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Nina: Jazz Legend and Civil Rights Activist Nina Simone Children’s Book Review #spon #HolidayGiftGuide

*I received product(s) mentioned in this post for free in exchange for my review. All opinions are 100% my own.*

Nina: Jazz Legend And Civil Rights Activist Nina Simone is a wonderful story written by Alice Briere-Haquet and beautifully illustrated by Bruno Liance. This book is published by Charlesbridge who publishes really great children’s books. You can find many awesome books from this publisher for babies and toddlers (board books) all the way up to young adult titles. Nina doesn’t release until December 5, 2017 so my family got a chance to read and review this one early. You may have noticed my other book reviews from Charlesbridge Publishing and along with those books and the books I have yet to review, Nina will be on my upcoming Holiday Gift Guide. This one is high on the book section of my guide!

Nina Simone; born Eunice Kathleen Waymon; February 21, 1933 – April 21, 2003) was an American singer, songwriter, pianist, arranger, and activist in the Civil Rights Movement. Simone employed a broad range of musical styles including classical, jazz, blues, folk, R&B, gospel, and pop. Born in North Carolina, the sixth child of a preacher, Waymon aspired to be a concert pianist. With the help of a few supporters in her hometown of Tryon, North Carolina, she enrolled in the Juilliard School of Music in New York. (Cite: Wikipedia)

About the book, Nina: Jazz Legend and Civil Rights Activist Nina Simone

“One night Nina Simone’s daughter has trouble falling asleep. So Nina tells her a bedtime story. It’s a story about talent and success, about racism and activism, and about standing up and speaking out. This is a timeless and timely introduction to jazz legend and civil rights activist Nina Simone, just right for today’s young readers.” From the inside jacket of the book.

As Nina is telling her daughter her story, she starts by telling her about learning the piano. She goes on to tell her she learned to play the classics by Mozart, Liszt, Beethoven, Chopin, and Debussy. When she was only 12, she was asked to play and put on a performance at church. Her mom was sitting in the front seat but then she was made to move in the back and so Nina decided she was going to make a stand. She refused right in front of all the black and white people until her mother was allowed to sit in the front row again.

I love some of the metaphors in this book. Nina tells her daughter that when she first started learning the piano she noticed that all the white keys were whole while all the black keys were not. They were smaller. “Black people were nothing more but half notes on a huge ivory keyboard.” But she tells her daughter that she doesn’t agree with this. She says the notes had to mingle and dance with each other. Music had no color and in music there is only one rhythm and one heart.

She told her about Martin Luther King Jr. and how people followed him and that Martin became her symphony.

I absolutely love the illustrations in this book. They are all done in black and white. I thought the illustrations give the reader a strong idea of how things used to be. There’s even a two page spread of white people sitting on chairs in the front while all the black people had to stand behind them. I think that illustration is powerful enough to stand on it’s own. There’s another two page spread that I really love as well. It’s a picture of a piano all alone while sitting in front of a tree. You know what dandelions looks like after they turn into those “blowy flowers” as by son calls them? Well, it looks like a bunch of them are coming together in shades of black and white around the piano.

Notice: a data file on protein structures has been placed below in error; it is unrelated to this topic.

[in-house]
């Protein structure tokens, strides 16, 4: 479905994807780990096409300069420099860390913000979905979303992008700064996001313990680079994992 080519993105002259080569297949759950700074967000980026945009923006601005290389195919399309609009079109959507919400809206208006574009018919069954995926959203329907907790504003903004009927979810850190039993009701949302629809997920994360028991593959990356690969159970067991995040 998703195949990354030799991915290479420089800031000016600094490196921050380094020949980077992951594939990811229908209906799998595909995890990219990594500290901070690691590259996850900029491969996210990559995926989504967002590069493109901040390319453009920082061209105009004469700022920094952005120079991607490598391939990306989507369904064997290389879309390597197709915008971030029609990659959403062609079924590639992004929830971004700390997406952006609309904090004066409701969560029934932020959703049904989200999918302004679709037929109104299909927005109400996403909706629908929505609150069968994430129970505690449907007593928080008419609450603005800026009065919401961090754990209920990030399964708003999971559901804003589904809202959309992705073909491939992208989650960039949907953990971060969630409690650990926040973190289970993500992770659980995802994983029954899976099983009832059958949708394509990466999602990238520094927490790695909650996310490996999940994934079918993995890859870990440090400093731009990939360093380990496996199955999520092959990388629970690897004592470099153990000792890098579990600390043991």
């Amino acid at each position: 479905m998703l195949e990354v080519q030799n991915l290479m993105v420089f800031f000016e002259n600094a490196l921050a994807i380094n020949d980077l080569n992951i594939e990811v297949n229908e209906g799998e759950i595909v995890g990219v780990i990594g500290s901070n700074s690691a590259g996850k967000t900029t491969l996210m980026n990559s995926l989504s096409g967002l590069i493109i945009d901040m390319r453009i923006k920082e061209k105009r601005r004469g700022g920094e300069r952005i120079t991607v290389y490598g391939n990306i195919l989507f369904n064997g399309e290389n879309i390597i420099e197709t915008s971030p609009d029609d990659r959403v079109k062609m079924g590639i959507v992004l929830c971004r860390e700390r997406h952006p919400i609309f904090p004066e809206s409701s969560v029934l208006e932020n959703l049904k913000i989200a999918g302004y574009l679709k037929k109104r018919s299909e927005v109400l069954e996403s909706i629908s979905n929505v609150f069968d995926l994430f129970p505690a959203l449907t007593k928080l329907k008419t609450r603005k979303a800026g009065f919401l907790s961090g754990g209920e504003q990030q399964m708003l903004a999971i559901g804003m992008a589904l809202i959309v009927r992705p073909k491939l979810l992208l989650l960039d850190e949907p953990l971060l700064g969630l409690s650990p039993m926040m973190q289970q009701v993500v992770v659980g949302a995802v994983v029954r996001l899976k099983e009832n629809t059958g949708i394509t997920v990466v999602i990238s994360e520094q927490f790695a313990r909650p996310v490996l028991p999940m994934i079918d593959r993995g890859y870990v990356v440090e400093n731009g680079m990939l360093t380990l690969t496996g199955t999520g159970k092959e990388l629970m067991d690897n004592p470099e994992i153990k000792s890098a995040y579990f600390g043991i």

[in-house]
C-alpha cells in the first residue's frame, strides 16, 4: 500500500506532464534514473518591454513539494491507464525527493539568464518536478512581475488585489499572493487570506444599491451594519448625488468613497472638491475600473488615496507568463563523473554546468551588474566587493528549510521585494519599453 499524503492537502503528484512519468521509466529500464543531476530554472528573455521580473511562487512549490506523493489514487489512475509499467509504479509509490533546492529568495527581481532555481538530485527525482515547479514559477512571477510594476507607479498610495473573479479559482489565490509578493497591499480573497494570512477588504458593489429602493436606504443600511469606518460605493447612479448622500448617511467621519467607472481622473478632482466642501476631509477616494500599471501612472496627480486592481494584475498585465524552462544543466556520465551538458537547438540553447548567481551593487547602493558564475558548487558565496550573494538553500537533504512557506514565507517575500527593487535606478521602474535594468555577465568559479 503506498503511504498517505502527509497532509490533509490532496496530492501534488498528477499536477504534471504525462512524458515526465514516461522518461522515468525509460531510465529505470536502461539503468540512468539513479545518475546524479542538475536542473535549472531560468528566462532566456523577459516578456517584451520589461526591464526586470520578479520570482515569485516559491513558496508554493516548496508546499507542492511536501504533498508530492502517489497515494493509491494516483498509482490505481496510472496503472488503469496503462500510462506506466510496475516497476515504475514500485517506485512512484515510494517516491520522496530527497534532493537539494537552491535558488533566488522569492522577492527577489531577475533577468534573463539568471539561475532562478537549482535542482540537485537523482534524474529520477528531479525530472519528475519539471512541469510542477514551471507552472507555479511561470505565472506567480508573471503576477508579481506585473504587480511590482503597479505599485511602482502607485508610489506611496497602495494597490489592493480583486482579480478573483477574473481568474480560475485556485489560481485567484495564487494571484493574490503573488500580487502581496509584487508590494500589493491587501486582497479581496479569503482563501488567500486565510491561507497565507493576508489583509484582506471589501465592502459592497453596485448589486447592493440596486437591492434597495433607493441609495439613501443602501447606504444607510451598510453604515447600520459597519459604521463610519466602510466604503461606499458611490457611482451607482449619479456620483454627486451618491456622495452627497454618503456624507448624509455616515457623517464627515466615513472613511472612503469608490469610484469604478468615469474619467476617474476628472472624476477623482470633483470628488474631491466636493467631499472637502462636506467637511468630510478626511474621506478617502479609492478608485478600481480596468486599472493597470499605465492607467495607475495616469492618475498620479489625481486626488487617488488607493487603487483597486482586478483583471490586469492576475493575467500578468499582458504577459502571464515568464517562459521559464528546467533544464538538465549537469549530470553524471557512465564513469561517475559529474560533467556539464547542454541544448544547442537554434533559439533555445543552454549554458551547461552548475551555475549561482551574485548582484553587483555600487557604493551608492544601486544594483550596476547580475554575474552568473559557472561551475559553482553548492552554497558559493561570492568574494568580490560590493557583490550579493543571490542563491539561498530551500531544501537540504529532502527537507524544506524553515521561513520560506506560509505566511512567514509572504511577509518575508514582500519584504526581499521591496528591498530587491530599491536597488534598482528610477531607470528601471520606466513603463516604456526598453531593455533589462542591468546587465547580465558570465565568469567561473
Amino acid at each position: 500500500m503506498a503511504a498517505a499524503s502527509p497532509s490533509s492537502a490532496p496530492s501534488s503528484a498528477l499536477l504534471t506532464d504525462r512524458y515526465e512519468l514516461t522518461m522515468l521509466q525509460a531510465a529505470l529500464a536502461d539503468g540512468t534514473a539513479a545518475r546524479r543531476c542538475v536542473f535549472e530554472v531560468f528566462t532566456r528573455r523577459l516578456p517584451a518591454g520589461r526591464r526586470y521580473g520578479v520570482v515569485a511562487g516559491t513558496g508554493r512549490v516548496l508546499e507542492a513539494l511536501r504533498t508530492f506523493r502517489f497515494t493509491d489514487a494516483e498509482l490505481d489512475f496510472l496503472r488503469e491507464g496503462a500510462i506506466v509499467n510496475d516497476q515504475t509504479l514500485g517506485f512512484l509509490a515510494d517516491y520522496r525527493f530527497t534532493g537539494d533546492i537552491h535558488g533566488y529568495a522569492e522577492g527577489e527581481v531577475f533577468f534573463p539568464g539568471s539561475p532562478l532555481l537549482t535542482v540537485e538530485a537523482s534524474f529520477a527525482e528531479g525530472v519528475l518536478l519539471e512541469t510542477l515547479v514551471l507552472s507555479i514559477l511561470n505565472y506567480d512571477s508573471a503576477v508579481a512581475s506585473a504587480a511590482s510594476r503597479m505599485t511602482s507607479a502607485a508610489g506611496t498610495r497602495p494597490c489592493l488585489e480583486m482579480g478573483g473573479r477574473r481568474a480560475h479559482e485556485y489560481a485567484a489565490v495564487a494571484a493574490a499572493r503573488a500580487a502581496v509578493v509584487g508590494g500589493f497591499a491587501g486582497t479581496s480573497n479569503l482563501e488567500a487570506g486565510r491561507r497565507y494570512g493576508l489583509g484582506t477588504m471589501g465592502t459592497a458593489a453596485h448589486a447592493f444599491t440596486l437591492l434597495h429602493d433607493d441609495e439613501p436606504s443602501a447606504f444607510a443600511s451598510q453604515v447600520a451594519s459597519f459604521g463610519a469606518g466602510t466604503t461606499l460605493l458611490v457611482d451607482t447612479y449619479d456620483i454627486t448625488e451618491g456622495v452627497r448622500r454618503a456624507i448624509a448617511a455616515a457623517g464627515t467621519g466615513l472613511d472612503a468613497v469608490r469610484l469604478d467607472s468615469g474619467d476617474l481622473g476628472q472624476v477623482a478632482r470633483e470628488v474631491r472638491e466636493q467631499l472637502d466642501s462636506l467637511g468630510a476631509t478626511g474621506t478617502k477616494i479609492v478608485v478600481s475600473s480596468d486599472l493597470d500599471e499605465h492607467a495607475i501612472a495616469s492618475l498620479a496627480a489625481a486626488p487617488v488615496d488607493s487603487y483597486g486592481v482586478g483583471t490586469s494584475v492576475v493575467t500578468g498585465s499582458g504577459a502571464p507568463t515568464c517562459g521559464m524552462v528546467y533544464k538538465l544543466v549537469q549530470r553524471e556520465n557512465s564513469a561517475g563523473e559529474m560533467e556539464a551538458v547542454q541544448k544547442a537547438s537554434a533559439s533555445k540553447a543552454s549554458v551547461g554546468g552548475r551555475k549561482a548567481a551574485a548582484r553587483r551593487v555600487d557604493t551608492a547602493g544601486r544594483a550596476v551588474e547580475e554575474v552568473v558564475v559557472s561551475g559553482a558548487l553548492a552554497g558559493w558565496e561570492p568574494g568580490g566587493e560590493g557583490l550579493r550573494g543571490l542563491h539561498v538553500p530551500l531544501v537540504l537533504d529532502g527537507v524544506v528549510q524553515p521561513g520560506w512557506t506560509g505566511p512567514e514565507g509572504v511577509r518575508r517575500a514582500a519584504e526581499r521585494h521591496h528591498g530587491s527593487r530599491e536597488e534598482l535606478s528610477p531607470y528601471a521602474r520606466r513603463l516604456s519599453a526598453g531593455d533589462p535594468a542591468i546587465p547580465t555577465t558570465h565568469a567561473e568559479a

This book is recommended for ages 4 to 8 years old. My son and I had read it together and he has read it on his own a few times. I think the way this book is written and illustrated shows young readers what it was like back then. And teaches them about racism and civil rights in an age appropriate way. I love the way the book also ends because even though the story shows how far we have come, it also shows how far we still need to go for social injustice and equality.

I think this story opens up discussions with young children on these topics. After reading this book, my son was asking me more questions about Nina Simone as well so I told him more about her and we talked more about the story. This is truly a wonderful book for young readers!

Buy It: The listing price for Nina: Jazz Legend and Civil Rights Activist Nina Simone is $16.99 (hardcover). It doesn’t release until December 5, 2017 but you can pre-order it now on Amazon for $11.92. Remember, Amazon prices changes frequently. You can check out more information by visiting Charlesbridge Publishing website and also take a look around at some of their other books while you are at it!

Disclaimer: I was not compensated for this post. However, I received free product mentioned in this post from Charlesbridge Publishing in exchange for my honest review. All opinions expressed in my review are 100% my own.

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About Nicole Anderson

My name is Nicole and I write DustinNikki Mommy of Three. I enjoy writing product reviews and hosting giveaways. I have been married to my high school sweetheart for 20 years and we have three kids. When I am not terribly busy running someone to band or soccer practices, I find some time to write. I also like to write about my kids, family and life. My family enjoys the outdoors - hiking, canoeing, and exploring things we haven't seen or been before. Thanks for stopping by and checking out my blog!
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